In these two cases, the engineer has a QFN with a center pad that is required more for grounding then for cooling. Given the lack of criticality, it would seen that the part would give a lot more layout flexibility.
In the photos you can see the area to be soldered clearly. Surrounding that, there are fill areas, traces and vias, all masked off. Look closely at the vias though and you'll see that they aren't completely masked off. There is exposed metal on all of the vias. This creates a risk of shorts to the center ground pad. It may work, but if the QFN doesn't lay perfectly level with an air gap, its center pad can short to these vias. The fact that the intended solder points have vias in them means that it is likely that the QFN will be sucked down flush to the board.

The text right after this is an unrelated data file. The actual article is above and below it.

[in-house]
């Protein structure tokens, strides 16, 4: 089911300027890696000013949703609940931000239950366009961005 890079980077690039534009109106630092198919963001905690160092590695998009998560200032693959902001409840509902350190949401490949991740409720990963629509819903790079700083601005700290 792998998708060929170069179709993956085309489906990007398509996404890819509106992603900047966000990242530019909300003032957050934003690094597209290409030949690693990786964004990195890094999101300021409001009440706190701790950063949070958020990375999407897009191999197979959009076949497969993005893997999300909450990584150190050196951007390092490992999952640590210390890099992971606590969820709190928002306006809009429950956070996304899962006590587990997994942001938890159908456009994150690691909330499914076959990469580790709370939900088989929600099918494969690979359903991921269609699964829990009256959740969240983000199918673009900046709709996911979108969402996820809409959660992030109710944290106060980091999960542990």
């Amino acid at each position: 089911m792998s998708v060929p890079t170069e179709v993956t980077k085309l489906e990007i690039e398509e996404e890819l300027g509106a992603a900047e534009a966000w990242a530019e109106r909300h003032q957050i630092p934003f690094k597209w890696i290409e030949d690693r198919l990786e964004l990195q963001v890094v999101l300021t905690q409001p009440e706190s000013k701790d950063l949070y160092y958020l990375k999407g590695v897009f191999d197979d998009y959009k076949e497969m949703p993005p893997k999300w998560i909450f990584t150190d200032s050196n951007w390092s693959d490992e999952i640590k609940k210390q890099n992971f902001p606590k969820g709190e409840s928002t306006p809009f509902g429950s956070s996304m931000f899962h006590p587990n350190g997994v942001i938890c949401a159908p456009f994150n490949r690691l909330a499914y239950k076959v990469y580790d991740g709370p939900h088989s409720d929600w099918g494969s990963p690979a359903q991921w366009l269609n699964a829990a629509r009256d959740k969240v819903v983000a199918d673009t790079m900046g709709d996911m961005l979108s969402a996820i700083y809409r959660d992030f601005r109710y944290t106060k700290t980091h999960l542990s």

Well, it turns out that silver, the board finish in this case, can have problems with fully sealed vias. The silver surface can outgass a bit into the void and cause corrosion. The board house does not cap vias on silver boards to prevent that and without perfect registration, areas of the annular ring end up exposed, as in this case.
According to the board house, gold and HASL surfaces do not exhibit the same problem. We discussed a couple of possible solutions, but in the end, the engineer had the board remade with an ENIG finish with completely capped vias.